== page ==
This being a fly by visit we were packing up this morning in preparation for taking a late afternoon train out in the afternoon. This still left us most of the day too enjoy Vienna and we were pleased to see that the sun was still shining and set off at a slow stroll to find some breakfast which contained some boiled eggs which Eleanor was still praising several days later so it must have been good! Once fed we went to the Mozart museum which had escaped our attentions on our previous trip. This is housed in the apartment that the man himself lived in for some of the most productive and financially rewarding period of his life. Having spent some time living cheaply trying to build a reputation for himself Mozart started to gain serious traction with the aristocrats of the day and even organised some concerts himself to help fund his lavish lifestyle. Gambling seems to have been a particularly painful vice, he lost huge sums of money throughout his life and the museum dryly noted that exactly once was it recorded that he actually won money. Obviously hugely talented he attracted the friendship of other great composers, including the very famous Haydn who he was proud to call a close friend. Indeed a lot of insight into his thinking can be gained from his letters to his father updating him on his progress in the musical world where he rarely missed an opportunity to highlight his latest successes. With his reputation secured somewhat Mozart wrote some operas one of which was Figaro. This was a not too subtle dig at the behaviour and structure of the aristocracy and as such didn't ingratiate Mozart to those who were his paying customers. This can be seen when he tried to organise another concert only to find interest limited to just a single person. However elsewhere, especially Prague, this opera was very well received and cemented his reputation abroad. The apartment itself was quite large and laid out on three levels. Mostly the rooms are now empty but the bedroom had the quirk of being decked out in marble flashing, a hangover from the previous occupants. It obviously also contained a gaming room given his love of gambling in general and it seems odd to imagine such a genius doing something as ordinary as sitting around with a few beers playing cards. Toward the end of his life he had taken on several commissions and was working incredibly hard to meet all the deadlines. The actual cause of death is much debated and theories range from simple exhaustion to poisoning by a rival musician but what is clear is his dedication to his work. Even on his death bed he called for his current script and was practising various parts.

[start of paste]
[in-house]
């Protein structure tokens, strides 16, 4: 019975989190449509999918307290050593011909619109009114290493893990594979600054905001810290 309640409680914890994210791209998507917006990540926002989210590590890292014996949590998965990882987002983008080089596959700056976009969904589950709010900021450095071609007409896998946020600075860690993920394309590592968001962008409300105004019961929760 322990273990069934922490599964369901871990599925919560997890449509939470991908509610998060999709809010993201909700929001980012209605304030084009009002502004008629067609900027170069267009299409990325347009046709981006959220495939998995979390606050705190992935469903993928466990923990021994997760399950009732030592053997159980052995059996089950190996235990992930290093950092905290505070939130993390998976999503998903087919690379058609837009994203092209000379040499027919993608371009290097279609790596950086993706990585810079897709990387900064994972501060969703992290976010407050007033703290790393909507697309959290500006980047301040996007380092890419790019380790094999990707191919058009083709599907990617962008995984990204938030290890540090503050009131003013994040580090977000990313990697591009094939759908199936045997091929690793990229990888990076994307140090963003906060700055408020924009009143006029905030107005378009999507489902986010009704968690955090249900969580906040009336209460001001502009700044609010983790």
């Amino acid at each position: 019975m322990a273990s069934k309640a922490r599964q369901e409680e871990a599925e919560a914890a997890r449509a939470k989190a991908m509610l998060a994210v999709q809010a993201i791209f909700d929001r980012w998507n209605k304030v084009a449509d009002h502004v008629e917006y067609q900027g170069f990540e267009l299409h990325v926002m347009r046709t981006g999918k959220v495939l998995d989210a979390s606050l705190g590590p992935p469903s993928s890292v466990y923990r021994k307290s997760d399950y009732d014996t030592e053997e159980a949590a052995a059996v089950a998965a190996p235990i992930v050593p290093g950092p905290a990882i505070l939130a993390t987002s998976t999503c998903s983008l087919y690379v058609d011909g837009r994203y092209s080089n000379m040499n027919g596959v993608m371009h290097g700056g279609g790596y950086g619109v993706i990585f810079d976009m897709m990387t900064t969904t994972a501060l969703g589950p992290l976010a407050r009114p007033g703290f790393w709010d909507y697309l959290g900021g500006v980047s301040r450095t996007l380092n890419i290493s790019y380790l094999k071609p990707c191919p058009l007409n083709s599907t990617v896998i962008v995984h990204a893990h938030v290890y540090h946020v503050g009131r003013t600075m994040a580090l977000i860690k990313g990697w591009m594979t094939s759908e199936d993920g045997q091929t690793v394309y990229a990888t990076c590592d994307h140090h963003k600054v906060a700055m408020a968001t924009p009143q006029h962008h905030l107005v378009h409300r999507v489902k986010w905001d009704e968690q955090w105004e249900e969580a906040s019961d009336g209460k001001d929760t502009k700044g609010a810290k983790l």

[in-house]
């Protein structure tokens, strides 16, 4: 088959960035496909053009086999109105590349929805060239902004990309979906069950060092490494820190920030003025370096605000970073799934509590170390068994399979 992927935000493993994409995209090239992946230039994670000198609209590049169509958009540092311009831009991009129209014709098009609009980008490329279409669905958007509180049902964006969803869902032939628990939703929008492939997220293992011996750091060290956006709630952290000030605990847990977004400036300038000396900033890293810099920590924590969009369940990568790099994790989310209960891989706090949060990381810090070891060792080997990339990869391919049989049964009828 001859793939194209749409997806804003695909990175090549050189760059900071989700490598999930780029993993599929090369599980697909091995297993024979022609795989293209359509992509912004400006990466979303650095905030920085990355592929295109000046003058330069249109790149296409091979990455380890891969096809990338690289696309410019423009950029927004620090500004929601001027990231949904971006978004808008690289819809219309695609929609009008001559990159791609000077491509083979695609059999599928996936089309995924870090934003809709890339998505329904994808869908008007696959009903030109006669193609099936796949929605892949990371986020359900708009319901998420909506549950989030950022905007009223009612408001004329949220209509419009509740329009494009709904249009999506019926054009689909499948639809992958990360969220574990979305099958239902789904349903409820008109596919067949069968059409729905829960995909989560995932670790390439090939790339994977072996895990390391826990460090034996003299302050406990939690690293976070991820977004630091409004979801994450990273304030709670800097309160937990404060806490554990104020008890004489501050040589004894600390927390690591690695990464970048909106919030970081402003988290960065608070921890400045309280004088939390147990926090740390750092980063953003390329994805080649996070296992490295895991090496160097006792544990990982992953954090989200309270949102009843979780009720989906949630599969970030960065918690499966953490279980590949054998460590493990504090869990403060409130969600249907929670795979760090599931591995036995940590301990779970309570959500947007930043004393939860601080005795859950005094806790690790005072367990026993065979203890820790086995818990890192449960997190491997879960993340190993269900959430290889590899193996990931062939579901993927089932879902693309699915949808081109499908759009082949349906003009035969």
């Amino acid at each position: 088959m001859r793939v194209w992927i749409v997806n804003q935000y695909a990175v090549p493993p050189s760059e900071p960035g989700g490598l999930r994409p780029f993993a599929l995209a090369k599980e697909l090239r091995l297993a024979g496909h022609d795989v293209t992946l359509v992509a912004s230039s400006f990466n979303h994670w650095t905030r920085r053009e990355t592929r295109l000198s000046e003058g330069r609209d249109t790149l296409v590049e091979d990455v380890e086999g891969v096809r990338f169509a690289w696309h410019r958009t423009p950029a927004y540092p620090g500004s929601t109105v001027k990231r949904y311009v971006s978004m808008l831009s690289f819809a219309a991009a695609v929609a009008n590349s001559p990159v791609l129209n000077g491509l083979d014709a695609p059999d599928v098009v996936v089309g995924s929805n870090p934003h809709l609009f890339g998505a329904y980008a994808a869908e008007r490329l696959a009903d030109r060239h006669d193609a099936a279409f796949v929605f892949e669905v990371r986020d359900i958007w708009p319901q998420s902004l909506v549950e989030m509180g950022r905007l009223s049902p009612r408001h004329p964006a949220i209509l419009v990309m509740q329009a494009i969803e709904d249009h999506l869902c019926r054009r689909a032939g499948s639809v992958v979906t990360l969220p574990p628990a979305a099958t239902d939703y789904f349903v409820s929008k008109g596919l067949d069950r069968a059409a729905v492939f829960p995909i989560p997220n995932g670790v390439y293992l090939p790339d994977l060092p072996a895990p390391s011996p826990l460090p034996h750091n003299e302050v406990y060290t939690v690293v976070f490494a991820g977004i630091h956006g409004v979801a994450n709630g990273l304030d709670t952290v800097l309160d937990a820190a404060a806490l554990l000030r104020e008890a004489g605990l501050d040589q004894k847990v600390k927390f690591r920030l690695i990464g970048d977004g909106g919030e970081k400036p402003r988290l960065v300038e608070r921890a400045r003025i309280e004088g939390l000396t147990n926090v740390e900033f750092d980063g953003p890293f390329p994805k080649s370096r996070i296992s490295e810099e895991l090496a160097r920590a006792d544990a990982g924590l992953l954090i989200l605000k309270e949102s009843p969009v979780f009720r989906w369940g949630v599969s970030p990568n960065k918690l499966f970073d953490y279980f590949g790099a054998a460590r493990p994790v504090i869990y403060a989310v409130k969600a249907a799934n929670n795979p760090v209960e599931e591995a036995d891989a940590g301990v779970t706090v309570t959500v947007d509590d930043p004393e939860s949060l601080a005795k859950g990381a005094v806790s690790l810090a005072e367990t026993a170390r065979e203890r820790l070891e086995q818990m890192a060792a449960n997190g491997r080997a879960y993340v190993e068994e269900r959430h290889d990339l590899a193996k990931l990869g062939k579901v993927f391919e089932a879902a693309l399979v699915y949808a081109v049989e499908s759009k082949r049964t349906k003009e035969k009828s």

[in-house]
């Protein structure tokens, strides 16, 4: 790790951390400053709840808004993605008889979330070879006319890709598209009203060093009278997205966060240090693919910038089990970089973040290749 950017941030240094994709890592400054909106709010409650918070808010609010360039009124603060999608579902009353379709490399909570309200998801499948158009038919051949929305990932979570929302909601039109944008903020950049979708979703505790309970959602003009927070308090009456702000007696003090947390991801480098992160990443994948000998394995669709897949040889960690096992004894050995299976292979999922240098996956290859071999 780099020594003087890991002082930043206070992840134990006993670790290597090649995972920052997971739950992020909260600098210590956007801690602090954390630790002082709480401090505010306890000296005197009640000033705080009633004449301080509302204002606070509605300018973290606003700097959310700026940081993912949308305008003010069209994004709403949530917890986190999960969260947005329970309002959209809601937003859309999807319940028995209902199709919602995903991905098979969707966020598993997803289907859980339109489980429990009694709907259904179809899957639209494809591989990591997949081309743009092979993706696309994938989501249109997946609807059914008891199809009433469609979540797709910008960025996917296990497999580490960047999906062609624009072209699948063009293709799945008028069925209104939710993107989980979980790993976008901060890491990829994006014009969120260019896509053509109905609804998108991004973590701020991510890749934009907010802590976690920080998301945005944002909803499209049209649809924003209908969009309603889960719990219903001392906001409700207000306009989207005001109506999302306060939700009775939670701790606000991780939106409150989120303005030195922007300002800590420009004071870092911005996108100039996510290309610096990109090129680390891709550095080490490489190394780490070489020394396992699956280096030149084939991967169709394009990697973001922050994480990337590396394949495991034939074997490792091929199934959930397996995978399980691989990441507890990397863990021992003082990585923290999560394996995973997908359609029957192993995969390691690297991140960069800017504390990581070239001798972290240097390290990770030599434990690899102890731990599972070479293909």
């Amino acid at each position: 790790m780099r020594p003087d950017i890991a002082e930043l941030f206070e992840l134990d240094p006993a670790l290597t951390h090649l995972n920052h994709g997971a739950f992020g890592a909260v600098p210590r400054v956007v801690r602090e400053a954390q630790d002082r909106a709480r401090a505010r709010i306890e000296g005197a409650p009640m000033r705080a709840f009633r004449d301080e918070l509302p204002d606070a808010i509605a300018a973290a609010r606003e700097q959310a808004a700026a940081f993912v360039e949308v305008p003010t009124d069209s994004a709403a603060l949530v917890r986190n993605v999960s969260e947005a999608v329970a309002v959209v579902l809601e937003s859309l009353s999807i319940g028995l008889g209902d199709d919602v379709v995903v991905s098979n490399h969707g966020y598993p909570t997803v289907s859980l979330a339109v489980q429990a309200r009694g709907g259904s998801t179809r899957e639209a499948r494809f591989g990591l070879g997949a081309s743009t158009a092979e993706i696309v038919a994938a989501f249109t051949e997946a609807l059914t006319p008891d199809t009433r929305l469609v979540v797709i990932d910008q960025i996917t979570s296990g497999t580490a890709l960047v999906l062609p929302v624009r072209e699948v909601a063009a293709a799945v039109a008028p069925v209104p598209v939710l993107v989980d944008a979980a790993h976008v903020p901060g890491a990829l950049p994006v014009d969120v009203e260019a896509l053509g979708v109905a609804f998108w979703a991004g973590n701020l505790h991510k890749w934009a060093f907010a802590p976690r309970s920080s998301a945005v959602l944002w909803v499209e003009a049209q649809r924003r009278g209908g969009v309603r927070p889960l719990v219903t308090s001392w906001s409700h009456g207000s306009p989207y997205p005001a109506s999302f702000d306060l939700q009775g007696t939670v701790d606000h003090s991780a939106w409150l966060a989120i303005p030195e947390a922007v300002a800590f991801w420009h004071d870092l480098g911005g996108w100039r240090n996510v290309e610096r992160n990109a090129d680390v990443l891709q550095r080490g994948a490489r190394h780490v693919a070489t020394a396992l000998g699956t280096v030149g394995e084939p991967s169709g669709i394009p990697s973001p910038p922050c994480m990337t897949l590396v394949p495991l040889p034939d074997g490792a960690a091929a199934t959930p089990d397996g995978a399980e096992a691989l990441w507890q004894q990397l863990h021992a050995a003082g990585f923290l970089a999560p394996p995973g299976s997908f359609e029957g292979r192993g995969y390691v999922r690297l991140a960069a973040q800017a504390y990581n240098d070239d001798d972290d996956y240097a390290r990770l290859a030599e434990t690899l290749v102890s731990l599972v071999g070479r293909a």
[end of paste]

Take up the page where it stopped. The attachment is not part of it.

A little culture and education was followed by a hunt for a very particular bar. After proposing all those months ago we had gone for a drink so we could both recover and we decided to try and find it again. Obviously our memory of the exact location wasn't perfect and after some wondering around literally in circles we started to accept that perhaps it had either closed or just been a temporal wrinkle in the space time continuum providing desperate drinkers with a place to buy just one more glass of wine. On the hunt we did pass a very nice pizza restaurant with seats in the sun and after only a couple of hundred metres doubled back to take advantage of the fare on offer.

With a little time to spare we went back to the park to sit in the sunshine once again and debated just what exactly people do on all inclusive beach holidays for an entire week, Eleanor was keen to go and find out first hand where as Colin wanted a little more evidence that it wouldn't feel a bit contrived and that some individual spontaneity survives the shrink wrapping. Finally we headed back to the hotel, via one of the many Mozart tourist gift shops to pick up some chocolates, to pick up our bags to jump on train 25 to take us back to the main station. Being cautious we arrived early enough for the previous train to Budapest but with not quite enough time to see if our tickets were transferable to the earlier train. We sat it out in the station and soon found ourselves on the well kept, on time and roomy (British rail are you reading this??) train 26 to Budapest. Once there we had a short transfer time to get onto the overnight sleeper to Sighisoara, train 27. It turns out that our worry about only having 30 minutes was unfounded as our train got in a few minutes early (again, British rail are you there?) and the other train was ready and waiting. Our two person bunk was cramped as ever but had an air conditioning we could turn down to cool rather than being fixed on super hot which pleased us. With the lack of teenage parties next door and comfy beds we were hoping that this would be the best overnight trip we had taken. We certainly weren't all wrong but as soon as the train started to move the creaks, rattles and knocks were lining up to keep us awake and even worry us that the train was about to fall apart. Ear plugs helped considerably but I had the extra worry of the top bunk and not side rail -  any turning over in the night would result in a rather painful 5 foot  drop to the floor. The final fly in the ointment came in the middle of the night with the border guard banging on the door impatiently asking for passports which came as something of a surprise.